Treating Canine Hip Dysplasia
The treatment options available for dogs with hip dysplasia will vary depending on the severity of their condition, from changes in lifestyle such as diet and exercise to pain meds and surgery.
Surgical Treatment Options
When treating hip dysplasia in dogs, there are 3 main surgical options available:
Femoral Head Ostectomy (FHO)
FHO surgery can be helpful for both young and mature dogs suffering from hip dysplasia. During this procedure, the femoral head or ball of the hip joint is removed, allowing the body to create a "false" joint, which reduces discomfort.
Although FHO surgery cannot restore normal hip function, it can effectively manage pain. The cost of this surgery depends on various factors such as the size and age of the dog and the severity of the condition. The surgery cost will include pre-surgical bloodwork, the procedure, anesthesia, post-surgical care, and medication.
After the surgery, your dog may need to stay in the hospital for several hours or days depending on their health condition. You will receive specific instructions from your veterinary surgeon on how to care for your dog after FHO surgery, but it is essential to prevent any strenuous physical activity for at least 30 days. Most dogs can fully recover after six weeks of post-surgical care and gradually resume their regular physical activity.
Double or triple pelvic osteotomy (DPO/TPO)
Hip surgeries are frequently done in dogs below 10 months old. They involve precise cuts in the pelvic bone, which are then rotated to enhance the ball and socket joint. After the surgery, your furry friend will need some weeks to recover before they can resume leash walks. Regular physiotherapy for dogs will be necessary to regain full mobility, although joint stability may improve in as little as four weeks. Generally, dogs recover within four to six weeks after DPO/TPO surgery.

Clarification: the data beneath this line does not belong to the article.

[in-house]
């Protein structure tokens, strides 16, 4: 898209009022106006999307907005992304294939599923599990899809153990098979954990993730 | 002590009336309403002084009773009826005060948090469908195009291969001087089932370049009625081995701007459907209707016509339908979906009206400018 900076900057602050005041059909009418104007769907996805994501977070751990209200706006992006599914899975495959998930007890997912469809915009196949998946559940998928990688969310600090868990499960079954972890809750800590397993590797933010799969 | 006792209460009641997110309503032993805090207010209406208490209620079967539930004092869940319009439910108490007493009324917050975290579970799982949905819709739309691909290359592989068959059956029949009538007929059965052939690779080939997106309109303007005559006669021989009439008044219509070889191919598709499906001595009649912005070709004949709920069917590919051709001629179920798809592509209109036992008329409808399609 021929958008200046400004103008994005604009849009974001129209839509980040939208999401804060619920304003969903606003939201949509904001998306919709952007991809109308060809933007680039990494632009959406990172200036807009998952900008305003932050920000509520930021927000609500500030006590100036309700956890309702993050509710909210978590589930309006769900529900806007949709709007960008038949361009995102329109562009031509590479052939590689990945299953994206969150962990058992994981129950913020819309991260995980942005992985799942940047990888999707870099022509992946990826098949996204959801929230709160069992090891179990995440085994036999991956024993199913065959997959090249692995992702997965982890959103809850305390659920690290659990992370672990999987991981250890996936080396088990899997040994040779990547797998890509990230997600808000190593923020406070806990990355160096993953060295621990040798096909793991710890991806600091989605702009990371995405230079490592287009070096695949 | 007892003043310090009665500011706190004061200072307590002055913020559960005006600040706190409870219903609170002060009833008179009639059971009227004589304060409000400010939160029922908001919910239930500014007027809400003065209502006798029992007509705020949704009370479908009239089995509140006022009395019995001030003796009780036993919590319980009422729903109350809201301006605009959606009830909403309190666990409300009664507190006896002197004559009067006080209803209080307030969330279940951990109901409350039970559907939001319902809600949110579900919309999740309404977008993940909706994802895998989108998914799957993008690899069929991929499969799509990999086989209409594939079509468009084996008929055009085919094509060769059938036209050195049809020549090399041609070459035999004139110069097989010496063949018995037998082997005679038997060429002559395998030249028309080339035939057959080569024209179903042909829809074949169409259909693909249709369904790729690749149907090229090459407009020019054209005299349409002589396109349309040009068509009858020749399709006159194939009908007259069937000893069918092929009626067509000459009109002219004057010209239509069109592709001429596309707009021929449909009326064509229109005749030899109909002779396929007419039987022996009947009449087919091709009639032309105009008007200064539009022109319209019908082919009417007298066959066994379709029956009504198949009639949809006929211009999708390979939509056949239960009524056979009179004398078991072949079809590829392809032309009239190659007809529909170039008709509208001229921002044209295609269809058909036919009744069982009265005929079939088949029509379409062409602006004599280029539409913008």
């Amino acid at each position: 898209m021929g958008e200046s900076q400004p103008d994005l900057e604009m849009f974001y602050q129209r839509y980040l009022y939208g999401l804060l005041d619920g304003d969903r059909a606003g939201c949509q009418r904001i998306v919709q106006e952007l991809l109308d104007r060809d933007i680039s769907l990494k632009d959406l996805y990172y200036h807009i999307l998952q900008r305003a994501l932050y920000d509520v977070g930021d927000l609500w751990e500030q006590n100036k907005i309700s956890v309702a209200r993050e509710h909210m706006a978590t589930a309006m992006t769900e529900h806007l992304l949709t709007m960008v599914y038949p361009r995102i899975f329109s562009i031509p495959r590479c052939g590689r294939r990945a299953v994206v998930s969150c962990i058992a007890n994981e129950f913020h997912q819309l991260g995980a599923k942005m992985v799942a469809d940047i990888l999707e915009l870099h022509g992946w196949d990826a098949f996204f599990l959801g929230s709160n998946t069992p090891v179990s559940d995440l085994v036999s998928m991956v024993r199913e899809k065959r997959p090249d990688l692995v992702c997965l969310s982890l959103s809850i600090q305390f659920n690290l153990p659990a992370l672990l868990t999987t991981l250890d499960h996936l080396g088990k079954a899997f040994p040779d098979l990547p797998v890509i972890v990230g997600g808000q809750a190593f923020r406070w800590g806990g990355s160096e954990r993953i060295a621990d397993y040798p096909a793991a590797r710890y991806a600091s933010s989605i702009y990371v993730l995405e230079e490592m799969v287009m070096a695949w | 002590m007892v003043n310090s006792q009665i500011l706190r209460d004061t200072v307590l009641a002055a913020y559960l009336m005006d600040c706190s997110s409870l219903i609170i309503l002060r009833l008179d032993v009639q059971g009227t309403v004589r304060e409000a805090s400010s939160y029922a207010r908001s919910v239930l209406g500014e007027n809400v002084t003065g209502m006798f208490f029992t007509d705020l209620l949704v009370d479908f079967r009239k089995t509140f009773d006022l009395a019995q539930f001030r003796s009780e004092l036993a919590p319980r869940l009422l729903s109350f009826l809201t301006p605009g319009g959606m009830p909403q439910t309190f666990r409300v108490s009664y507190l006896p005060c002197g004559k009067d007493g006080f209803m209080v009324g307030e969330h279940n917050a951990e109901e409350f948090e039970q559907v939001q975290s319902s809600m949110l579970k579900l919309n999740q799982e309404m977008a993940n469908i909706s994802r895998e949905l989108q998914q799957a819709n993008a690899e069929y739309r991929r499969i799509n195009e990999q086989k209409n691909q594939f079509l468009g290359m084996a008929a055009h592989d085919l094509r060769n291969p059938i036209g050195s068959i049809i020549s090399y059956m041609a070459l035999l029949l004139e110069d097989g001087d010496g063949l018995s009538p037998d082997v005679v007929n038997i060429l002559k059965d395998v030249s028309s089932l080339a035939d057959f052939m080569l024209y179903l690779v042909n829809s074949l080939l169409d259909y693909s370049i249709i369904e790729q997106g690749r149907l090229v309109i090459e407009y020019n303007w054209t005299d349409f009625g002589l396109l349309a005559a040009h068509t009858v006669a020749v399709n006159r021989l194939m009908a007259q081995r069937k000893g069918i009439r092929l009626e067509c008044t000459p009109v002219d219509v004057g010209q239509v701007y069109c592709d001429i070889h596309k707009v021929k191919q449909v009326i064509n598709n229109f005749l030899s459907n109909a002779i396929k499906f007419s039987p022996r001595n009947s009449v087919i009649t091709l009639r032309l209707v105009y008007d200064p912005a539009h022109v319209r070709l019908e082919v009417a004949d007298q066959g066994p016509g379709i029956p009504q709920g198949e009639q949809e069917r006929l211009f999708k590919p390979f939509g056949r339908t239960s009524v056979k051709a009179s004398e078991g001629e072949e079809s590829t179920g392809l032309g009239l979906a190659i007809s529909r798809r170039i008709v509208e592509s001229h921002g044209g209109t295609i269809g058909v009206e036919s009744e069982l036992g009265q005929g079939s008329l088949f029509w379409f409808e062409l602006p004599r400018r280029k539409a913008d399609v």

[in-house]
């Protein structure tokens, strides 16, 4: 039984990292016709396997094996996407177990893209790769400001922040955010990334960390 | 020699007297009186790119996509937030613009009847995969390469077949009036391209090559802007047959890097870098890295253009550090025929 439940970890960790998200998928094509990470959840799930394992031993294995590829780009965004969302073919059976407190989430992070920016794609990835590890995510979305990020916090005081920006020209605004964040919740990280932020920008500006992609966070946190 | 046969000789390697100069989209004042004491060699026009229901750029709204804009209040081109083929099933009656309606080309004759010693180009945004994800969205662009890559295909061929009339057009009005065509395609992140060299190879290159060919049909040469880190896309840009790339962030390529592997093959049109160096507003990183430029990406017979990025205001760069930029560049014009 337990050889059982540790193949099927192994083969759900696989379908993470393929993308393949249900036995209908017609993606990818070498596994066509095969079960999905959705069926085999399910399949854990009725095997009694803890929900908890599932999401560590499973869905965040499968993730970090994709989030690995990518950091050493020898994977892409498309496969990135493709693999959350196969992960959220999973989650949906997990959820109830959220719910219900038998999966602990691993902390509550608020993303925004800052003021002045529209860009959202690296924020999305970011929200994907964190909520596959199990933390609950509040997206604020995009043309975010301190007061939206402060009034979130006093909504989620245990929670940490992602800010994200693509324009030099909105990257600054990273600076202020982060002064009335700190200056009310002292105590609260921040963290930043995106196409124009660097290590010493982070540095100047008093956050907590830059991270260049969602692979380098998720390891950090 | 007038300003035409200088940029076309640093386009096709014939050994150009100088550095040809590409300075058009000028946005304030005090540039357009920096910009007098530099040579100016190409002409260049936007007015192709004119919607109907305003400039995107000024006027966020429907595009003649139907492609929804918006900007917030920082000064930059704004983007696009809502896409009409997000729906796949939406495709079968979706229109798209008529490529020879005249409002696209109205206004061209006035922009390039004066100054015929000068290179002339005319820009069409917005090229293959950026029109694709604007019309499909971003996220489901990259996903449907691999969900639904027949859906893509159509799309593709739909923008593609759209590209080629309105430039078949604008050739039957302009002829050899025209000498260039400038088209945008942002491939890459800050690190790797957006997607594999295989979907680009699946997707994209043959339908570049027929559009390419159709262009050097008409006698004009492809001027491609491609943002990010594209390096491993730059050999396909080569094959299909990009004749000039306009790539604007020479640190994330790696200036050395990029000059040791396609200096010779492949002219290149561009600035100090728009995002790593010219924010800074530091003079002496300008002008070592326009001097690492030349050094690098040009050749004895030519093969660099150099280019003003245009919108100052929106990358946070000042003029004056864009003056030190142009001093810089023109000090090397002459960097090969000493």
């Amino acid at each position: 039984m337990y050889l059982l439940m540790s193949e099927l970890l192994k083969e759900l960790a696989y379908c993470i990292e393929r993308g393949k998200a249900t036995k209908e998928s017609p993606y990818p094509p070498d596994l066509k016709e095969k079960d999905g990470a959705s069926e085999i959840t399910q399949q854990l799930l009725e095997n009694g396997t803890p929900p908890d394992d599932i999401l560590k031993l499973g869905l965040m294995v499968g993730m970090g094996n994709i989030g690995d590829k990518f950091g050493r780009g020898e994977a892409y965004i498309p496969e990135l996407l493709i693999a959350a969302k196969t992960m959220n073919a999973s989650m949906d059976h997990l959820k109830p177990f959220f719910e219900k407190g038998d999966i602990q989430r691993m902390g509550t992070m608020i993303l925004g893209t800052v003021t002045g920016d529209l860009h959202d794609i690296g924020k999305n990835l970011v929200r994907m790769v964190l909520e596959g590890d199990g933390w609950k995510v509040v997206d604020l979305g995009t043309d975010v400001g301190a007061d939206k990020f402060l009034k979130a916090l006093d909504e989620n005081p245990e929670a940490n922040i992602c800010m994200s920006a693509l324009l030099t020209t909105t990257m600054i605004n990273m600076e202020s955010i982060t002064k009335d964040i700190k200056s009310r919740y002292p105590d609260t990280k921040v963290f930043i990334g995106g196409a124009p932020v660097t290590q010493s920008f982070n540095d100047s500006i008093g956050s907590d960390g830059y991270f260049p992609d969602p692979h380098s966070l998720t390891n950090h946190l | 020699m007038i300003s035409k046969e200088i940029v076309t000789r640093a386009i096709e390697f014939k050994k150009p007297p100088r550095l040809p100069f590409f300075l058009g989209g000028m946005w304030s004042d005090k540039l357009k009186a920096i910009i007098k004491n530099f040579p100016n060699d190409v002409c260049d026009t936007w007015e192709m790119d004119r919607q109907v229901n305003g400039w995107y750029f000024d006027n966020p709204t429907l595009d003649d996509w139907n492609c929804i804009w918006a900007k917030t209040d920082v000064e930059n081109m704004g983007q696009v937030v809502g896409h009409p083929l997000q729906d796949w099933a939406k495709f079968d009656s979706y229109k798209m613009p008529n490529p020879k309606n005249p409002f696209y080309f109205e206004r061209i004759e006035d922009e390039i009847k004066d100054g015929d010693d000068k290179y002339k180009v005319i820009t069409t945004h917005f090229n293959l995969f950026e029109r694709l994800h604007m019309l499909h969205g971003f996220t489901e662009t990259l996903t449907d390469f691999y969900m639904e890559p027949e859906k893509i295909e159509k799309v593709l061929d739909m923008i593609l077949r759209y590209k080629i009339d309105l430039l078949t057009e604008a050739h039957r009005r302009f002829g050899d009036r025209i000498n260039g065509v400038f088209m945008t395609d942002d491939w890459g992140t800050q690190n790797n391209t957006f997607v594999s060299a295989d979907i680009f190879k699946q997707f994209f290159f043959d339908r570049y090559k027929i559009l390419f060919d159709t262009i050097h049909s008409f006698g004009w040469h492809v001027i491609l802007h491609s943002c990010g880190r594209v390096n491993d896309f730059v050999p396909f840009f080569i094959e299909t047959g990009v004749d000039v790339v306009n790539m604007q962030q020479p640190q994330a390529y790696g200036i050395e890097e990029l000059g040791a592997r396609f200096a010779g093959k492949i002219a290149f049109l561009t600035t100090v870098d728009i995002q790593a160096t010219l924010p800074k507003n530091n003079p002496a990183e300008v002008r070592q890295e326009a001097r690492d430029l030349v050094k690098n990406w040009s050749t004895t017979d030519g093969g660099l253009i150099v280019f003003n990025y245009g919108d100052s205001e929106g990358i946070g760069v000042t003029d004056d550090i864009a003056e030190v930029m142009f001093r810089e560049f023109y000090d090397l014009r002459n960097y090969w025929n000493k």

Total Hip Replacement (THR)
Total hip replacement is typically the first choice for surgical treatment of hip dysplasia in dogs, since it is the most effective. THR involves using plastic and metal implants to replace the entire hip joint, bringing hip function back to a more normal range and eliminating most hip dysplasia-related discomfort.
That said, THP surgery is a drastic option and the most expensive. This surgery is usually recommended if the dog is in considerable pain or close to completely immobile. The artificial components used in THR must be custom-made for your dog, and the surgery is performed by certified veterinary surgeons.
Total hip replacement surgery usually takes about two to three hours, and your dog may need to be hospitalized for one to three days following surgery. To ensure proper healing, expect a 12-week recovery period. Even if your dog's hip dysplasia appears in both hips, surgery may only be performed on one hip at a time, allowing a three-to-six-month gap between procedures.
Our vets understand that hearing a diagnosis of hip dysplasia in your dog can be heart-wrenching, as the condition is painful and can visibly reduce mobility. This diagnosis can also cause some financial concerns as surgical options can impact your budget. That said, your veterinarian may be able to recommend an option or combination of treatments that can help your dog recover and regain some of their hip function.
Note: The advice provided in this post is intended for informational purposes and does not constitute medical advice regarding pets. For an accurate diagnosis of your pet's condition, please make an appointment with your vet.